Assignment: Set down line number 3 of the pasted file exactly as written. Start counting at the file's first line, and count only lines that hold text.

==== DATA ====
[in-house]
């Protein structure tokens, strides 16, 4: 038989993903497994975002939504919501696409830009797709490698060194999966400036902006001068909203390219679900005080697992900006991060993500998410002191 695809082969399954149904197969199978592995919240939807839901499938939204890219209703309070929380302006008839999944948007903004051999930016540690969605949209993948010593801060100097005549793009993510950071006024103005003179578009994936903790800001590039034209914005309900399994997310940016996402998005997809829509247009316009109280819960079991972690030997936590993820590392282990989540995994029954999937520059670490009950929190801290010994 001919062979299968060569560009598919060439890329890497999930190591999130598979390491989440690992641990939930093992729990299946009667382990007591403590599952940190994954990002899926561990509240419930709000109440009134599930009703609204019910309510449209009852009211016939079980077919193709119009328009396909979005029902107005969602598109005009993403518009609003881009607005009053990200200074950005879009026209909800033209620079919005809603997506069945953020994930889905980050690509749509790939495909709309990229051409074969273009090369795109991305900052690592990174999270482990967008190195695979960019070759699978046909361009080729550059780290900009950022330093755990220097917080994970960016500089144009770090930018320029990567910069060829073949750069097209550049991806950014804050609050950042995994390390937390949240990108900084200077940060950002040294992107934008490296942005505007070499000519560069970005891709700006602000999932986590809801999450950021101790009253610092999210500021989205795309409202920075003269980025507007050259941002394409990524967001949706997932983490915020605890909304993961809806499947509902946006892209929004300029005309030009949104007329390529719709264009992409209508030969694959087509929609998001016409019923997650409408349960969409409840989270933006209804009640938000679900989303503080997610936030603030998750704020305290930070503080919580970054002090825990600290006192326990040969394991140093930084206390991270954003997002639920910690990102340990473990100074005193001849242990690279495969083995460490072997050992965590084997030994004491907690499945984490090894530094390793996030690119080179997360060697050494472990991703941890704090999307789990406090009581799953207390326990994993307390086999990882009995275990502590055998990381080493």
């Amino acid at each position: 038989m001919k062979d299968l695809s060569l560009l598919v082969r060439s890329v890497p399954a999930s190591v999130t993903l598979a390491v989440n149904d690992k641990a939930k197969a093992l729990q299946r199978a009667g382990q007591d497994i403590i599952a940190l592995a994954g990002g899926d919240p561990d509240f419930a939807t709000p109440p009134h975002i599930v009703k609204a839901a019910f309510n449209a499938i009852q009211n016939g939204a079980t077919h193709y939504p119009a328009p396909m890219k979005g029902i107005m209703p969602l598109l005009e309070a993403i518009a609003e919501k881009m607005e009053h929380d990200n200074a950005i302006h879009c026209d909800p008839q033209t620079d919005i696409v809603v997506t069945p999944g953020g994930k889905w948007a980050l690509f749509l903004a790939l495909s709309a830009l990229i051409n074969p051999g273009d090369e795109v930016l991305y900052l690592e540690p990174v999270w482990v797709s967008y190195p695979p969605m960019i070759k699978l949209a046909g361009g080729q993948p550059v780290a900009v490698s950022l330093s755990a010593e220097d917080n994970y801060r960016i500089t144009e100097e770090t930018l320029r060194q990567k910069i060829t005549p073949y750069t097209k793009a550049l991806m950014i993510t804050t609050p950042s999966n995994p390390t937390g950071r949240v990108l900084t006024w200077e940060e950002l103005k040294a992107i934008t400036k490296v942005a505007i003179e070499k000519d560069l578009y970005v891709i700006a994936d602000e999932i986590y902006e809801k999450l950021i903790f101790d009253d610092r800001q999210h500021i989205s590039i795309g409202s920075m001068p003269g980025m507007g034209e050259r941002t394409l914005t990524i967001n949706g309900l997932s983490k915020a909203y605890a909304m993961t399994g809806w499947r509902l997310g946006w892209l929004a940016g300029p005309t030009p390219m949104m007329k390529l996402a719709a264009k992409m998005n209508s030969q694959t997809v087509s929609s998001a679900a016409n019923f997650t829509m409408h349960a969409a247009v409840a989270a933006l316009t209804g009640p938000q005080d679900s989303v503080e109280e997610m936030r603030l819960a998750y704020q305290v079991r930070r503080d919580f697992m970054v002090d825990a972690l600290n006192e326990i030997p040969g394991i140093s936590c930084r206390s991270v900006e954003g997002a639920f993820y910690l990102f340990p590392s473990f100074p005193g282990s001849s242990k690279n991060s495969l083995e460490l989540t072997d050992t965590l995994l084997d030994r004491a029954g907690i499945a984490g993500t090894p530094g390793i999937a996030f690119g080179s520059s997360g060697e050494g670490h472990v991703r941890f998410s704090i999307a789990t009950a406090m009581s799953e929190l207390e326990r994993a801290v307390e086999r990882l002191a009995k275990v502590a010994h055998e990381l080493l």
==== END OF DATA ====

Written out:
């Amino acid at each position: 038989m001919k062979d299968l695809s060569l560009l598919v082969r060439s890329v890497p399954a999930s190591v999130t993903l598979a390491v989440n149904d690992k641990a939930k197969a093992l729990q299946r199978a009667g382990q007591d497994i403590i599952a940190l592995a994954g990002g899926d919240p561990d509240f419930a939807t709000p109440p009134h975002i599930v009703k609204a839901a019910f309510n449209a499938i009852q009211n016939g939204a079980t077919h193709y939504p119009a328009p396909m890219k979005g029902i107005m209703p969602l598109l005009e309070a993403i518009a609003e919501k881009m607005e009053h929380d990200n200074a950005i302006h879009c026209d909800p008839q033209t620079d919005i696409v809603v997506t069945p999944g953020g994930k889905w948007a980050l690509f749509l903004a790939l495909s709309a830009l990229i051409n074969p051999g273009d090369e795109v930016l991305y900052l690592e540690p990174v999270w482990v797709s967008y190195p695979p969605m960019i070759k699978l949209a046909g361009g080729q993948p550059v780290a900009v490698s950022l330093s755990a010593e220097d917080n994970y801060r960016i500089t144009e100097e770090t930018l320029r060194q990567k910069i060829t005549p073949y750069t097209k793009a550049l991806m950014i993510t804050t609050p950042s999966n995994p390390t937390g950071r949240v990108l900084t006024w200077e940060e950002l103005k040294a992107i934008t400036k490296v942005a505007i003179e070499k000519d560069l578009y970005v891709i700006a994936d602000e999932i986590y902006e809801k999450l950021i903790f101790d009253d610092r800001q999210h500021i989205s590039i795309g409202s920075m001068p003269g980025m507007g034209e050259r941002t394409l914005t990524i967001n949706g309900l997932s983490k915020a909203y605890a909304m993961t399994g809806w499947r509902l997310g946006w892209l929004a940016g300029p005309t030009p390219m949104m007329k390529l996402a719709a264009k992409m998005n209508s030969q694959t997809v087509s929609s998001a679900a016409n019923f997650t829509m409408h349960a969409a247009v409840a989270a933006l316009t209804g009640p938000q005080d679900s989303v503080e109280e997610m936030r603030l819960a998750y704020q305290v079991r930070r503080d919580f697992m970054v002090d825990a972690l600290n006192e326990i030997p040969g394991i140093s936590c930084r206390s991270v900006e954003g997002a639920f993820y910690l990102f340990p590392s473990f100074p005193g282990s001849s242990k690279n991060s495969l083995e460490l989540t072997d050992t965590l995994l084997d030994r004491a029954g907690i499945a984490g993500t090894p530094g390793i999937a996030f690119g080179s520059s997360g060697e050494g670490h472990v991703r941890f998410s704090i999307a789990t009950a406090m009581s799953e929190l207390e326990r994993a801290v307390e086999r990882l002191a009995k275990v502590a010994h055998e990381l080493l």